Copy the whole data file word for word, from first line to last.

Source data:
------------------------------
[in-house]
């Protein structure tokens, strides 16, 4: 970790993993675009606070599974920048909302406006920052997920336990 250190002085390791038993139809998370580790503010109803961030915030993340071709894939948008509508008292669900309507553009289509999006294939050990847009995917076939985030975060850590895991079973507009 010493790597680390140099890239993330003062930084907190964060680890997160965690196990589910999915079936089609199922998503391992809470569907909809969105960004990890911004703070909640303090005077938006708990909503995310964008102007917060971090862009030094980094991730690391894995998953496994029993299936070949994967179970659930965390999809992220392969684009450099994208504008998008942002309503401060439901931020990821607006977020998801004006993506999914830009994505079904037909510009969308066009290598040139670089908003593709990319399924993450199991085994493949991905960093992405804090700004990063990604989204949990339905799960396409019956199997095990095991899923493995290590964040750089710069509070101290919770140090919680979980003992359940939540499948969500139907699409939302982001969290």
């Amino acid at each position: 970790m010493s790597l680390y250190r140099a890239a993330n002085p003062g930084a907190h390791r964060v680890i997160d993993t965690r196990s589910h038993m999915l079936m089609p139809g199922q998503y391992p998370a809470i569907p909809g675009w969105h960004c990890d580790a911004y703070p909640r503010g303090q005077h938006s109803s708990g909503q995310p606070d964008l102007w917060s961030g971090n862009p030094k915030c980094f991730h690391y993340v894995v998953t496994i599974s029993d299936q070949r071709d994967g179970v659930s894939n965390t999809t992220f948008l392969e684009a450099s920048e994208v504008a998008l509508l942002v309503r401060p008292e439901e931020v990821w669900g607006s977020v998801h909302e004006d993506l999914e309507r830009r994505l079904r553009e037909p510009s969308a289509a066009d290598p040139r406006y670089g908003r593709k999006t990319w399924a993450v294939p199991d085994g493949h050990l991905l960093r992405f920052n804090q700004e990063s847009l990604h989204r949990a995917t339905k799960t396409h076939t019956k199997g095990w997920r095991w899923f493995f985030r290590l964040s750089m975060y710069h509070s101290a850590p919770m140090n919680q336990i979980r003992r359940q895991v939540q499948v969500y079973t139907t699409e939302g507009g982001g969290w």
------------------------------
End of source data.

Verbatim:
[in-house]
């Protein structure tokens, strides 16, 4: 970790993993675009606070599974920048909302406006920052997920336990 250190002085390791038993139809998370580790503010109803961030915030993340071709894939948008509508008292669900309507553009289509999006294939050990847009995917076939985030975060850590895991079973507009 010493790597680390140099890239993330003062930084907190964060680890997160965690196990589910999915079936089609199922998503391992809470569907909809969105960004990890911004703070909640303090005077938006708990909503995310964008102007917060971090862009030094980094991730690391894995998953496994029993299936070949994967179970659930965390999809992220392969684009450099994208504008998008942002309503401060439901931020990821607006977020998801004006993506999914830009994505079904037909510009969308066009290598040139670089908003593709990319399924993450199991085994493949991905960093992405804090700004990063990604989204949990339905799960396409019956199997095990095991899923493995290590964040750089710069509070101290919770140090919680979980003992359940939540499948969500139907699409939302982001969290």
């Amino acid at each position: 970790m010493s790597l680390y250190r140099a890239a993330n002085p003062g930084a907190h390791r964060v680890i997160d993993t965690r196990s589910h038993m999915l079936m089609p139809g199922q998503y391992p998370a809470i569907p909809g675009w969105h960004c990890d580790a911004y703070p909640r503010g303090q005077h938006s109803s708990g909503q995310p606070d964008l102007w917060s961030g971090n862009p030094k915030c980094f991730h690391y993340v894995v998953t496994i599974s029993d299936q070949r071709d994967g179970v659930s894939n965390t999809t992220f948008l392969e684009a450099s920048e994208v504008a998008l509508l942002v309503r401060p008292e439901e931020v990821w669900g607006s977020v998801h909302e004006d993506l999914e309507r830009r994505l079904r553009e037909p510009s969308a289509a066009d290598p040139r406006y670089g908003r593709k999006t990319w399924a993450v294939p199991d085994g493949h050990l991905l960093r992405f920052n804090q700004e990063s847009l990604h989204r949990a995917t339905k799960t396409h076939t019956k199997g095990w997920r095991w899923f493995f985030r290590l964040s750089m975060y710069h509070s101290a850590p919770m140090n919680q336990i979980r003992r359940q895991v939540q499948v969500y079973t139907t699409e939302g507009g982001g969290w």